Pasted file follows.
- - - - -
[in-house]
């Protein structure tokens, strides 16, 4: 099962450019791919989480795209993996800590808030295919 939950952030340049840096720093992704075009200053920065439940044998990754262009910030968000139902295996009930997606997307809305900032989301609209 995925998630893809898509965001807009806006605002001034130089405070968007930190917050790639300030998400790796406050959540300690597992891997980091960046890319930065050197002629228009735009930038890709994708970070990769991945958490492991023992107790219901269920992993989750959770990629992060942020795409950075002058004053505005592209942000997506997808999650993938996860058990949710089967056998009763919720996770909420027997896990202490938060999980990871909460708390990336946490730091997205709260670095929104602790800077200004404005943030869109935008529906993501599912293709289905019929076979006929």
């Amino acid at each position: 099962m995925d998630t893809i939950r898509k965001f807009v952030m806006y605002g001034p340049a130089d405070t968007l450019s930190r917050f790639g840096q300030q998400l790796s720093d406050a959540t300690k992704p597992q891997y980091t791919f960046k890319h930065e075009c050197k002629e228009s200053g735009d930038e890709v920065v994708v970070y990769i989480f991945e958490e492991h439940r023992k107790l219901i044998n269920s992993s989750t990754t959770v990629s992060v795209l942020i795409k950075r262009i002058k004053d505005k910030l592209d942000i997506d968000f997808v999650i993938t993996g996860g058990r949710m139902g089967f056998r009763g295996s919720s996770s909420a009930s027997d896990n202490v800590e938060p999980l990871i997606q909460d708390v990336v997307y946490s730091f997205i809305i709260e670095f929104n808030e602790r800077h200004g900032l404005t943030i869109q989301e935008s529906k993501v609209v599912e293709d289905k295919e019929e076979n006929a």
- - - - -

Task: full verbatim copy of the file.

[in-house]
């Protein structure tokens, strides 16, 4: 099962450019791919989480795209993996800590808030295919 939950952030340049840096720093992704075009200053920065439940044998990754262009910030968000139902295996009930997606997307809305900032989301609209 995925998630893809898509965001807009806006605002001034130089405070968007930190917050790639300030998400790796406050959540300690597992891997980091960046890319930065050197002629228009735009930038890709994708970070990769991945958490492991023992107790219901269920992993989750959770990629992060942020795409950075002058004053505005592209942000997506997808999650993938996860058990949710089967056998009763919720996770909420027997896990202490938060999980990871909460708390990336946490730091997205709260670095929104602790800077200004404005943030869109935008529906993501599912293709289905019929076979006929």
């Amino acid at each position: 099962m995925d998630t893809i939950r898509k965001f807009v952030m806006y605002g001034p340049a130089d405070t968007l450019s930190r917050f790639g840096q300030q998400l790796s720093d406050a959540t300690k992704p597992q891997y980091t791919f960046k890319h930065e075009c050197k002629e228009s200053g735009d930038e890709v920065v994708v970070y990769i989480f991945e958490e492991h439940r023992k107790l219901i044998n269920s992993s989750t990754t959770v990629s992060v795209l942020i795409k950075r262009i002058k004053d505005k910030l592209d942000i997506d968000f997808v999650i993938t993996g996860g058990r949710m139902g089967f056998r009763g295996s919720s996770s909420a009930s027997d896990n202490v800590e938060p999980l990871i997606q909460d708390v990336v997307y946490s730091f997205i809305i709260e670095f929104n808030e602790r800077h200004g900032l404005t943030i869109q989301e935008s529906k993501v609209v599912e293709d289905k295919e019929e076979n006929a």